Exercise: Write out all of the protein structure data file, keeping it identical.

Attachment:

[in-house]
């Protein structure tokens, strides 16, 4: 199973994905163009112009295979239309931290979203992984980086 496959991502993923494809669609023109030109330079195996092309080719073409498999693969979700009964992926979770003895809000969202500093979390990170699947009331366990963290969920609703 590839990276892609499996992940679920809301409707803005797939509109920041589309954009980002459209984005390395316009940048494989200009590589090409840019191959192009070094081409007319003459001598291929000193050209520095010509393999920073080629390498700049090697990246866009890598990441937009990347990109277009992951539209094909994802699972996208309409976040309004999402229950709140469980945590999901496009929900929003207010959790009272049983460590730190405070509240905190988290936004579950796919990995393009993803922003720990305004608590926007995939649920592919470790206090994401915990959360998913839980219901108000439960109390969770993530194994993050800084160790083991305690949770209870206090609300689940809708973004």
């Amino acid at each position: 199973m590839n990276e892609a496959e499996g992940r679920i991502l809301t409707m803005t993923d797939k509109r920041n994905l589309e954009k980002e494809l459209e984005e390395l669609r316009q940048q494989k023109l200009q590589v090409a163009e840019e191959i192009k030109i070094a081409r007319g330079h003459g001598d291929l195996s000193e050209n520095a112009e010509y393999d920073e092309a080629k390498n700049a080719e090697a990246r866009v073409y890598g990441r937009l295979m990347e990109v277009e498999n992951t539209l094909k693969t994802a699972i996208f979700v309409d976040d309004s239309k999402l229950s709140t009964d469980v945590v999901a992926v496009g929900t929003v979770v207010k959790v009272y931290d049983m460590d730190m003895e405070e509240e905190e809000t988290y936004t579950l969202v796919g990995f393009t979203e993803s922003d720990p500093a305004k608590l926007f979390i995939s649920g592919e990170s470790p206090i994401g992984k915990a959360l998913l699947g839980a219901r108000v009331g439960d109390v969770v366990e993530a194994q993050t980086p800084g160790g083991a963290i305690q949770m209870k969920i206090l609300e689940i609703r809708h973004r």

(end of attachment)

[in-house]
């Protein structure tokens, strides 16, 4: 199973994905163009112009295979239309931290979203992984980086 496959991502993923494809669609023109030109330079195996092309080719073409498999693969979700009964992926979770003895809000969202500093979390990170699947009331366990963290969920609703 590839990276892609499996992940679920809301409707803005797939509109920041589309954009980002459209984005390395316009940048494989200009590589090409840019191959192009070094081409007319003459001598291929000193050209520095010509393999920073080629390498700049090697990246866009890598990441937009990347990109277009992951539209094909994802699972996208309409976040309004999402229950709140469980945590999901496009929900929003207010959790009272049983460590730190405070509240905190988290936004579950796919990995393009993803922003720990305004608590926007995939649920592919470790206090994401915990959360998913839980219901108000439960109390969770993530194994993050800084160790083991305690949770209870206090609300689940809708973004």
């Amino acid at each position: 199973m590839n990276e892609a496959e499996g992940r679920i991502l809301t409707m803005t993923d797939k509109r920041n994905l589309e954009k980002e494809l459209e984005e390395l669609r316009q940048q494989k023109l200009q590589v090409a163009e840019e191959i192009k030109i070094a081409r007319g330079h003459g001598d291929l195996s000193e050209n520095a112009e010509y393999d920073e092309a080629k390498n700049a080719e090697a990246r866009v073409y890598g990441r937009l295979m990347e990109v277009e498999n992951t539209l094909k693969t994802a699972i996208f979700v309409d976040d309004s239309k999402l229950s709140t009964d469980v945590v999901a992926v496009g929900t929003v979770v207010k959790v009272y931290d049983m460590d730190m003895e405070e509240e905190e809000t988290y936004t579950l969202v796919g990995f393009t979203e993803s922003d720990p500093a305004k608590l926007f979390i995939s649920g592919e990170s470790p206090i994401g992984k915990a959360l998913l699947g839980a219901r108000v009331g439960d109390v969770v366990e993530a194994q993050t980086p800084g160790g083991a963290i305690q949770m209870k969920i206090l609300e689940i609703r809708h973004r």